A high rate of penetration (ROP) is considered one of the most sought-after targets when drilling a well. While physics-based models determine the importance of drilling parameters, they fail to capture the extent or degree of influence of the interplay of the different dynamic drilling features. Parameters such as WOB, RPM, and flowrate, MSE, bit run distance, gamma ray for each rock formation in the Volve field in the North Sea were examined ensuring an adequate ROP while controlling the tool face orientation is quite challenging. Nevertheless, its helps follow the planned well trajectory and eliminates excessive doglegs that lead to wellbore deviations. Five different Machine Learning algorithms were preliminary implemented to optimize ROP and create a less tortuous borehole. The collected data was cleaned and preprocessed and used to structure and train Random Forest, Support Vector Regression, Ridge Regression, LASSO, and Gradient Boosting, XG boost among others and the appropriate hyperparameters were selected. A successful model was chosen based on maximized ROP, minimized deviation from planned trajectory, and lower CPF. An MAEP of 15% was achieved using GBM boost followed AdaBoost. The algorithms have demonstrated competence on the historical dataset, accordingly it will be further tested on blind data to serve as a real-time system for drilling optimization to enable a fully automated system.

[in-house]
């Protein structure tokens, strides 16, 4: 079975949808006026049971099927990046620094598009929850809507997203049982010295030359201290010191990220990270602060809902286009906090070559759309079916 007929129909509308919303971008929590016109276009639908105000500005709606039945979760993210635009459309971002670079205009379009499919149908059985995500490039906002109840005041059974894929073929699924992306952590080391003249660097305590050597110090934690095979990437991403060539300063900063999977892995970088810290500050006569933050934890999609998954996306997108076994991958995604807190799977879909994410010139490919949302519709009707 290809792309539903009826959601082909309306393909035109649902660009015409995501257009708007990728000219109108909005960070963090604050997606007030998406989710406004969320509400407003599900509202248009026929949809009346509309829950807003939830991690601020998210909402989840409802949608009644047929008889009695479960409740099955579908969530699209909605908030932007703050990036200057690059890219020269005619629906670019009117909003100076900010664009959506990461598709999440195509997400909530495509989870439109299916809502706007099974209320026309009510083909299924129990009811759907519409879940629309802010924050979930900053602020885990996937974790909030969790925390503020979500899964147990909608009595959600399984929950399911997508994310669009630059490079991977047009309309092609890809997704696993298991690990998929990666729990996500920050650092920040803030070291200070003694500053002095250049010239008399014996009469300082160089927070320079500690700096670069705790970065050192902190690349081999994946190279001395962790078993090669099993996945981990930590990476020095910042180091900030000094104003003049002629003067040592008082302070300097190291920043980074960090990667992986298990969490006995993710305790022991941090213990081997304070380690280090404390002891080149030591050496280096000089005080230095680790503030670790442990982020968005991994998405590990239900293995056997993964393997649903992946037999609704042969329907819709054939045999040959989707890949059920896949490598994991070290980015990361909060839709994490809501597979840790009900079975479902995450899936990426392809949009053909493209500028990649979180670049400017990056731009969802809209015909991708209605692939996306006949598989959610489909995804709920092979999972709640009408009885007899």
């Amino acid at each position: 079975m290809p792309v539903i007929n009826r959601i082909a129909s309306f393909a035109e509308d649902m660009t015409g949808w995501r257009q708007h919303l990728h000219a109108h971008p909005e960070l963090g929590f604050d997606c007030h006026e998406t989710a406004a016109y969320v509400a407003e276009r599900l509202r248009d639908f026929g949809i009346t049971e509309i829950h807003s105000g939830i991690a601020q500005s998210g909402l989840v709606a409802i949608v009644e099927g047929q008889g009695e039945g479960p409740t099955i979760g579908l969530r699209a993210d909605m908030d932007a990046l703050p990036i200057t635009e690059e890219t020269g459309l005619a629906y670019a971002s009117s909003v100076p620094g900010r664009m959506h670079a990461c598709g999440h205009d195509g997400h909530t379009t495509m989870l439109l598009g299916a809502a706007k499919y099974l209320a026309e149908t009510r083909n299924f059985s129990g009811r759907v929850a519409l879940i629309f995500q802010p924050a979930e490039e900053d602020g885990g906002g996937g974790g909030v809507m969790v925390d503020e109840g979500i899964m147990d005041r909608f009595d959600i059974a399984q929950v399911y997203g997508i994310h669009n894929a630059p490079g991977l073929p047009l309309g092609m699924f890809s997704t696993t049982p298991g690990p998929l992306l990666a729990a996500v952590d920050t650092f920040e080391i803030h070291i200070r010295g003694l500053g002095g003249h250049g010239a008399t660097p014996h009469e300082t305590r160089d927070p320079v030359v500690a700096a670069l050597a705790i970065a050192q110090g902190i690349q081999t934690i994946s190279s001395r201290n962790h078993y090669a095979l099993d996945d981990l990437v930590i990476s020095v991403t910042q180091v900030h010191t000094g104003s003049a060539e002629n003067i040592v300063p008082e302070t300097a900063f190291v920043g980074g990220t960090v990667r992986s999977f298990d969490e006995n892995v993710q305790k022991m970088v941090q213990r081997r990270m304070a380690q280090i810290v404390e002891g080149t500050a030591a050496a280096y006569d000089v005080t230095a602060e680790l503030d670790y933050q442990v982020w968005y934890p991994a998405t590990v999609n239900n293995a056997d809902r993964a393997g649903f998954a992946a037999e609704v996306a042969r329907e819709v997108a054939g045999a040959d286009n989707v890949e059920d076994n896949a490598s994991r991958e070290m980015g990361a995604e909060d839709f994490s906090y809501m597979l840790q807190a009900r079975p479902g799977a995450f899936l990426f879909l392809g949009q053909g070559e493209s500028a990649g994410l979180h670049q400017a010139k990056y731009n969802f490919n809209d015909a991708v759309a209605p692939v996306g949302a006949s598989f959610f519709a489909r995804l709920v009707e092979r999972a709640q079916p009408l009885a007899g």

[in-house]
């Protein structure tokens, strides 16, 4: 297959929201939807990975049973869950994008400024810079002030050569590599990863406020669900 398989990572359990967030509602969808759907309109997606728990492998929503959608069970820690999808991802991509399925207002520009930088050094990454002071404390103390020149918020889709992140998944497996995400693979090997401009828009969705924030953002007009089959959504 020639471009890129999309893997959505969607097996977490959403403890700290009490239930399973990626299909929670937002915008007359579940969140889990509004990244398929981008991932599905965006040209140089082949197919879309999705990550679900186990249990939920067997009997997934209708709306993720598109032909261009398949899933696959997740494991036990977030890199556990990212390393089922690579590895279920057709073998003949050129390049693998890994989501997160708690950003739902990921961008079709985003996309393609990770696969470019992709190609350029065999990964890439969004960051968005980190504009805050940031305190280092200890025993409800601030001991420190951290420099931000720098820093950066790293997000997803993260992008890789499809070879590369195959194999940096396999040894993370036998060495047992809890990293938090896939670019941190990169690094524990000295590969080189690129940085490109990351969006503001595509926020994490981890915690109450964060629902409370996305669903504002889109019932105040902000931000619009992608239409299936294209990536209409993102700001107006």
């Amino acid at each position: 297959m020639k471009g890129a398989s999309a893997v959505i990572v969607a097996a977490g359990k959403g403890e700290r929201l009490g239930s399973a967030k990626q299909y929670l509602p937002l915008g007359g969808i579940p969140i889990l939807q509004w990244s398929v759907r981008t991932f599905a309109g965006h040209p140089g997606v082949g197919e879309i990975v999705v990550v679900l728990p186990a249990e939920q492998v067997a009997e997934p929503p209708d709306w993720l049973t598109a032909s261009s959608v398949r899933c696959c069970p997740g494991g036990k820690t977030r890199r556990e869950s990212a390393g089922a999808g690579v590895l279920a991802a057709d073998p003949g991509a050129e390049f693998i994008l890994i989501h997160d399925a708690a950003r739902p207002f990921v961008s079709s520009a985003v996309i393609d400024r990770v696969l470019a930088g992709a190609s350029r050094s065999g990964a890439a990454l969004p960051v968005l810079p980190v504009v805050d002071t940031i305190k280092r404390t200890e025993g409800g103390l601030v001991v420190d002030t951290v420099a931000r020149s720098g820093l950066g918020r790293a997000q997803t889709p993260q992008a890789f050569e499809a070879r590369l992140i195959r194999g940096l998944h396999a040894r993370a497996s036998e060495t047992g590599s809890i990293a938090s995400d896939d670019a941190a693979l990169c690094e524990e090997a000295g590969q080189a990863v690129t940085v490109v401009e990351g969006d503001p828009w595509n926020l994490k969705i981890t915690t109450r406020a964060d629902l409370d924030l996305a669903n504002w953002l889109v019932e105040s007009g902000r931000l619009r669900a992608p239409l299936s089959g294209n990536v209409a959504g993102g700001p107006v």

This paper addresses the challenges in modeling highly unstable waterflooding, using both a conventional Darcy-type simulator and an adaptive dynamic prenetwork model, by comparing the simulated results with experimental data including saturation maps. This paper presents key challenges in surface-facilities-project implementation during the construction and operational-readiness phase of a project and presents results from full-field implementation. We report a novel type of viscosity modifier relying on the supramolecular assemblies that have pH-adjustable viscosities and robust tolerance against high temperatures and salinities, and are resistant to shear-induced degradation.